Travelers’ Health

No one wants to think about getting sick or hurt during a trip, but sometimes these things happen. You may not be able to prevent every illness or injury, but you can plan ahead to be able to deal with them.

If you will be traveling soon, be sure to visit CDC’s Travelers’ Health site, or check out the links below.

Safe Drinking Water

Man by a stream putting water into a bottle

Eating contaminated food and drinking contaminated water can increase the risk of developing certain infectious diseases caused by germs such as Cryptosporidium, Giardia, Shigella, and norovirus, among others.

For information on safe drinking water, visit:

For more information on bottled water, visit:

For more information on safe food and drinks when traveling, visit:

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Safe Recreational Water

Swimming in contaminated water can increase the risk of developing certain infectious diseases. When you are swimming in untreated or poorly treated water, you risk coming in contact with germs that may make you sick.

For information on safe recreational water, visit:

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In addition to using safe drinking and recreational water, it is important to also protect yourself and others from waterborne illness by paying attention to good sanitation practices:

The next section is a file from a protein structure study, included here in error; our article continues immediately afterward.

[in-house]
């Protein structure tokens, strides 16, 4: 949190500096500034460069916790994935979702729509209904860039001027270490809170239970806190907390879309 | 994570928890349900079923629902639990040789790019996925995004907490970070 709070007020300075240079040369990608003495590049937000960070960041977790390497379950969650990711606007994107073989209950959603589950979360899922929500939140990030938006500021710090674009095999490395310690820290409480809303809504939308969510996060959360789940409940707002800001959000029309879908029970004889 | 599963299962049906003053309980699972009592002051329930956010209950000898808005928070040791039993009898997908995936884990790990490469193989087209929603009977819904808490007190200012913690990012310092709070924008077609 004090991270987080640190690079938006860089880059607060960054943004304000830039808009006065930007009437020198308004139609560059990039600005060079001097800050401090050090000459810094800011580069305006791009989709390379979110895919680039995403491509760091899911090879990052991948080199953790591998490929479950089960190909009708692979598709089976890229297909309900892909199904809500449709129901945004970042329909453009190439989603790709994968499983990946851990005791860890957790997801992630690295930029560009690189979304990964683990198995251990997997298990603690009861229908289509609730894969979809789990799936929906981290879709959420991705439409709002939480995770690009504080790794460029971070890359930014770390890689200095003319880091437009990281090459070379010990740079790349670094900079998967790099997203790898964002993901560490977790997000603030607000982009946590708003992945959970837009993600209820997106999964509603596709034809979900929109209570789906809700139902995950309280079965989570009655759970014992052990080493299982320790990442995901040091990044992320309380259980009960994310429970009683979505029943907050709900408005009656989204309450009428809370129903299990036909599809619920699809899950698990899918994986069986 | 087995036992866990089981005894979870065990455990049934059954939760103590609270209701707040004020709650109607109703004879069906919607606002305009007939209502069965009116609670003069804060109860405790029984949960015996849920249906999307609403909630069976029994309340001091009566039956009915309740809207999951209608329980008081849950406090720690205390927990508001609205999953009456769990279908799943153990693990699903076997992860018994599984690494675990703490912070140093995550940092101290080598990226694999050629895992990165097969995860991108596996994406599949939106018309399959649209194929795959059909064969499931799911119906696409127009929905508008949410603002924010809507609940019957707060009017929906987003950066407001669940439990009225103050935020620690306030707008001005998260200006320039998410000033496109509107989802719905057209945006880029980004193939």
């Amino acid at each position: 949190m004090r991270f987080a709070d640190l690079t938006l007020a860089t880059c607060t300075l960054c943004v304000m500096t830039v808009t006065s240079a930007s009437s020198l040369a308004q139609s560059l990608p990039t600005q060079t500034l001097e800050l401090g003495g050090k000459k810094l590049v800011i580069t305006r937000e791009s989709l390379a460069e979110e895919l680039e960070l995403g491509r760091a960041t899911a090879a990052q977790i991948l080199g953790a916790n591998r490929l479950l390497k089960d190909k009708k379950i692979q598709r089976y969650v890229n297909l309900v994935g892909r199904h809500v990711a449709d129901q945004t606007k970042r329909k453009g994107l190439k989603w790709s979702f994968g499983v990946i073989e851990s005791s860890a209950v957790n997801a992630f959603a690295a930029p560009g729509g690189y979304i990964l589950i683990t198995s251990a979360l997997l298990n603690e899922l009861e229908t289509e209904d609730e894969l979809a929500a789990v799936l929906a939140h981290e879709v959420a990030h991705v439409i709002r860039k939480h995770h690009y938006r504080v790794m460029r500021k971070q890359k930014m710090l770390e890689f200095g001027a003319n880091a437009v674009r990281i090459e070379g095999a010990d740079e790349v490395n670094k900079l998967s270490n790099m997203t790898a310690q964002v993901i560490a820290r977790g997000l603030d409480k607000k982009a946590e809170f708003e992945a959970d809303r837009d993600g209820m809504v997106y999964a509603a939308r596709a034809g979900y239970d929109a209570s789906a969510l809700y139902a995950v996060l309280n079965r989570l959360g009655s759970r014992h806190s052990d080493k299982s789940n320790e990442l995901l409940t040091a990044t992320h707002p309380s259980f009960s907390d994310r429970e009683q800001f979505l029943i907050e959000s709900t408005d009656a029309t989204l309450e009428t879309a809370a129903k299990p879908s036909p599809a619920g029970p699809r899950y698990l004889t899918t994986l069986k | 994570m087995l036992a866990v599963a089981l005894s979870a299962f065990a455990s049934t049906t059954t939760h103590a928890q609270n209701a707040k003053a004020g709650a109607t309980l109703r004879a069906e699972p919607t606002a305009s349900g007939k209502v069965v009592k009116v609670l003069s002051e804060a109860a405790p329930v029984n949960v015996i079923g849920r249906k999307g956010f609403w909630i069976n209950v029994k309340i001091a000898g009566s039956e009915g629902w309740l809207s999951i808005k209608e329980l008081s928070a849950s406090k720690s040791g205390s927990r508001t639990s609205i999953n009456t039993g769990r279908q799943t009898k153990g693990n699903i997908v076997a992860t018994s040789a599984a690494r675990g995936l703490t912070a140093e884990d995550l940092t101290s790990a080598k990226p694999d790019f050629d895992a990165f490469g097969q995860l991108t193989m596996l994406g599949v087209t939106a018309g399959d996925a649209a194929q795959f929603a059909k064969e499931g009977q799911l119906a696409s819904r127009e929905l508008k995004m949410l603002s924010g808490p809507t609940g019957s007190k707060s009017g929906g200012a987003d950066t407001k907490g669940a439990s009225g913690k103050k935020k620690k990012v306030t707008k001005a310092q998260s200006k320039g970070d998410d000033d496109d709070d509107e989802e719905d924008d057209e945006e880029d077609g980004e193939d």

• Disposing of human waste appropriately. When possible, use permanent sanitation facilities (toilets and latrines). If these facilities are not available, dispose of human waste by burying it at least 8 inches deep and at least 200 feet from natural waters.
  • Practicing good personal hygiene. If possible, wash hands with soap and clean, running water before handling food or eating, and after using the toilet.

For information on Sanitation when traveling or while in the backcountry, visit:

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CDC’s Disease Directory will provide information for travelers about specific diseases that can affect them while traveling. Note: For travel recommendations for specific regions, visit Destinations.

For specific information on certain diseases, visit:

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Illness and Injury

While traveling abroad, it is important to know what steps should be taken in the event of illness and/or injury. For more information, visit CDC’s Getting Health Care Abroad page. For specific information on drowning, visit CDC’s Unintentional Drowning: Get the Facts page.

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